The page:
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Trump Says 'No Problem' With Government Shutdown Over Border Wall Funding

President Donald Trump and Italian Prime Minister Giuseppe Conte participate in a joint news conference at the East Room of the White House Monday.
Alex Wong
Getty Images
President Donald Trump and Italian Prime Minister Giuseppe Conte participate in a joint news conference at the East Room of the White House Monday.

Updated at 3:24 p.m ET

President Trump again threatened a government shutdown unless Congress funds his border wall. At a joint news conference at the White House Monday, along with Italian Prime Minister Giuseppe Conte, the president said "If we don't get border security after many, many years of talk within the United States I would have no problem doing a shutdown."

Trump renewed his demand for border wall funding as well as changes to U.S. immigration law in a tweet Sunday, saying "I would be willing to 'shut down' government if the Democrats do not give us the votes for Border Security." Republicans, who hold majorities in both the House and Senate, have not been able to pass the immigration changes the president wants. And GOP leaders in Congress are reluctant to see a government shutdown this fall, just weeks ahead of the midterm elections.

Trump said he had no "red line" in so far as the amount he wants Congress to approve, and that he will "always leave room for negotiation."

Trump also said he would be willing to meet with Iran's leaders "anytime they want, no preconditions." But he warned that Iran must "never be allowed" to possess nuclear weapons.

In May, the Trump administration withdrew from an international, multilateral nuclear weapons deal the Obama administration had entered into with Iran and other key Western allies. At the time, Trump said the deal was "defective at its core." Earlier this month in an all-caps tweet, Trump warned Iranian President Hassan Rouhani to "Never, ever threaten the United States again or you will suffer consequences the likes of which few throughout history have ever suffered before."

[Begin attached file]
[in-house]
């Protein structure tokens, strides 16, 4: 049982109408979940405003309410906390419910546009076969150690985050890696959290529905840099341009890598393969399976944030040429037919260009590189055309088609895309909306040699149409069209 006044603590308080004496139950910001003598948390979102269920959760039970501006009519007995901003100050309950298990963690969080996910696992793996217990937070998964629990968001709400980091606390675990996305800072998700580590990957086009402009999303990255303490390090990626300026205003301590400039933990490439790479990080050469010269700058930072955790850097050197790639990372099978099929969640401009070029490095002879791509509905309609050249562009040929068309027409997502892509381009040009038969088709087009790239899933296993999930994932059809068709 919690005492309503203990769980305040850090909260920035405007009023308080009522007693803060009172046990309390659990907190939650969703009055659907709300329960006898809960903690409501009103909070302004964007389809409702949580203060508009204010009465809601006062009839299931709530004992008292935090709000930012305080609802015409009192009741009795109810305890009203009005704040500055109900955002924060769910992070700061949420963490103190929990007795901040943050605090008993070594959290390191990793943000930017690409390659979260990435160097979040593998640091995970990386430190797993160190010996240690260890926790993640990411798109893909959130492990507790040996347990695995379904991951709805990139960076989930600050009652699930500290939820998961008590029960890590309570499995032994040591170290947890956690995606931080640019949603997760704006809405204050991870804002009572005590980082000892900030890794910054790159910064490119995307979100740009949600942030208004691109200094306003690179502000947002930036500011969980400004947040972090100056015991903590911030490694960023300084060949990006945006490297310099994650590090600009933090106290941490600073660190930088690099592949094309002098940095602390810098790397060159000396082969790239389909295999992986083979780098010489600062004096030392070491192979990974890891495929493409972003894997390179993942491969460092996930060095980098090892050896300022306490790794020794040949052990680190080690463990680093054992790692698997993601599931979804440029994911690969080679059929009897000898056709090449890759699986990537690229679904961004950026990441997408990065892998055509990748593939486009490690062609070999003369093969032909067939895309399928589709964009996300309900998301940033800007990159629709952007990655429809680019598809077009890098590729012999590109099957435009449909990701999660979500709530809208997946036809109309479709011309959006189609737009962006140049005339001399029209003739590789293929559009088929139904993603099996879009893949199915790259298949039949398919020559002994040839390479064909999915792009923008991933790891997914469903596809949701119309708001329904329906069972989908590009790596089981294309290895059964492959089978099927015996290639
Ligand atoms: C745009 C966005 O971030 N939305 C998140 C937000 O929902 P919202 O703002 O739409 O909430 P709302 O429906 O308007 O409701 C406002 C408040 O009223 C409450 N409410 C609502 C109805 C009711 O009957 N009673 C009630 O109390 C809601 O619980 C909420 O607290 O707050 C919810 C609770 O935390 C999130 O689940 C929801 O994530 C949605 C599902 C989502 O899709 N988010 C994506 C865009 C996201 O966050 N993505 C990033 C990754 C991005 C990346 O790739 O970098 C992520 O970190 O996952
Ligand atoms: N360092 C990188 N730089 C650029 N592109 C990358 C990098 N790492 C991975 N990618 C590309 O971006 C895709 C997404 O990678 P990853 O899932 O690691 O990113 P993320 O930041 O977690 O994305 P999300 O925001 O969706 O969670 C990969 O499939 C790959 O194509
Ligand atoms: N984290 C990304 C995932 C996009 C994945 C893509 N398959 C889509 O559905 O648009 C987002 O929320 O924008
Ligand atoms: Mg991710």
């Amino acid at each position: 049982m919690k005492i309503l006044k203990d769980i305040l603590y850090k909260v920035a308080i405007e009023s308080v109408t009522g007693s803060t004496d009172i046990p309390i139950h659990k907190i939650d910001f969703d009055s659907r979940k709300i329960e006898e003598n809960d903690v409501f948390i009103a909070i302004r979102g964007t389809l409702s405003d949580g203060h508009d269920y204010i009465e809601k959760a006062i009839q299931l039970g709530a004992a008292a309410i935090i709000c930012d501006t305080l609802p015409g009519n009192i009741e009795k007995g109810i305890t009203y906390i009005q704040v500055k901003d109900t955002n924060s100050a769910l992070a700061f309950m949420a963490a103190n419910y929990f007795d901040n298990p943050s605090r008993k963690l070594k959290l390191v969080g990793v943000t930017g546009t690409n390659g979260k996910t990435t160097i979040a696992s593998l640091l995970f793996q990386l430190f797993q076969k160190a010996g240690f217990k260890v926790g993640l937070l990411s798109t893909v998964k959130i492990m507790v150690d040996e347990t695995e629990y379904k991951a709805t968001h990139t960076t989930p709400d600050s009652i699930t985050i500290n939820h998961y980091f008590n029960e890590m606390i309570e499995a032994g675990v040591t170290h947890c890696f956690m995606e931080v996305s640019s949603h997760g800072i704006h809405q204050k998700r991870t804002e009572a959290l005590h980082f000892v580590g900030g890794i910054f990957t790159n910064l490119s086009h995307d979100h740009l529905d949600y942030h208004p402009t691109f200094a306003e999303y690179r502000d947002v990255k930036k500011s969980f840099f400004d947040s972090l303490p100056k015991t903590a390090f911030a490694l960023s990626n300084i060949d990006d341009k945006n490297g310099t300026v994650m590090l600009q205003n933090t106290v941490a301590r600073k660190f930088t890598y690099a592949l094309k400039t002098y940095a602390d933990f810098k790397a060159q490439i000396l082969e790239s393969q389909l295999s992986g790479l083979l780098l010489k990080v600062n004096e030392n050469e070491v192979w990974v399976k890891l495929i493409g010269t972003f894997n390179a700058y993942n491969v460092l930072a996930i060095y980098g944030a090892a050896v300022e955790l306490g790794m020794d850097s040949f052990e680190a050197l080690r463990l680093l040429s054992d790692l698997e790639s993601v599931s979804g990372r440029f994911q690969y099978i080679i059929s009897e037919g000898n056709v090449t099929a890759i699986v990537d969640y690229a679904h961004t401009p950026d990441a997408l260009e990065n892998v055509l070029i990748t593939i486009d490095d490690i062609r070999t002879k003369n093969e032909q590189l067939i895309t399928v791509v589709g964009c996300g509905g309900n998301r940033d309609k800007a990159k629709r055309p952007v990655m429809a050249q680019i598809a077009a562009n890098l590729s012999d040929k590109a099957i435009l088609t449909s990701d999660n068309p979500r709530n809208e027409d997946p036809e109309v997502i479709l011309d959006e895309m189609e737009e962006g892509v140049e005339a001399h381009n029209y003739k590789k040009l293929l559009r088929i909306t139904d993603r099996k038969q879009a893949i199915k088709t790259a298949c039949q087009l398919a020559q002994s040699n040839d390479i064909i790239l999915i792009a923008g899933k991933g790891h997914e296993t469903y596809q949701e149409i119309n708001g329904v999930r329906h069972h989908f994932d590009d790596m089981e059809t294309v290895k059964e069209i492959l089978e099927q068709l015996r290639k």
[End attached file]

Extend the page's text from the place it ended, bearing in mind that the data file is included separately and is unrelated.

Monday's news conference follows a White House meeting that Trump held with the Italian prime minister. Conte shares Trump's populist tendencies as well as his skepticism about immigration.

"Italy has taken a very firm stance on the border, a stance few countries have taken," Trump said during a brief photo op in the Oval Office before the joint news conference. "Frankly, you're doing the right thing in my opinion."

Conte was the only G-7 leader to embrace Trump's call to invite Russian President Vladimir Putin back into the diplomatic club — an idea that was quickly quashed by other G-7 countries.

While Trump and Conte are potential allies, Italy has failed to boost its defense spending to levels the president wants. Last year, Italy devoted an estimated 1.13 percent of its overall economy to defense, less than Germany.

"We have a lot to talk about having to do with trade, having to do with our military," Trump said at the news conference. "The United States has a very large deficit, as usual, with Italy — about $31 billion. And I'm sure we'll straighten that out pretty quickly."

The president, as is his habit, cited the trade deficit in goods only. Counting services, the U.S. has a slightly larger trade deficit with Italy — nearly $35 billion.

Although he was expected to, Trump did not use the news conference to tout some positive economic news. Last week the Commerce Department reported that the U.S. economy grew at an annual rate of 4.1 percent between April and June. That's the fastest pace in almost four years, though it's not clear whether that signals the beginning of a sustained acceleration in growth or just a temporary "sugar high" from tax cuts and increased government spending.

Copyright 2021 NPR. To see more, visit https://www.npr.org.

Scott Horsley is NPR's Chief Economics Correspondent. He reports on ups and downs in the national economy as well as fault lines between booming and busting communities.
NPR News' Brian Naylor is a correspondent on the Washington Desk. In this role, he covers politics and federal agencies.
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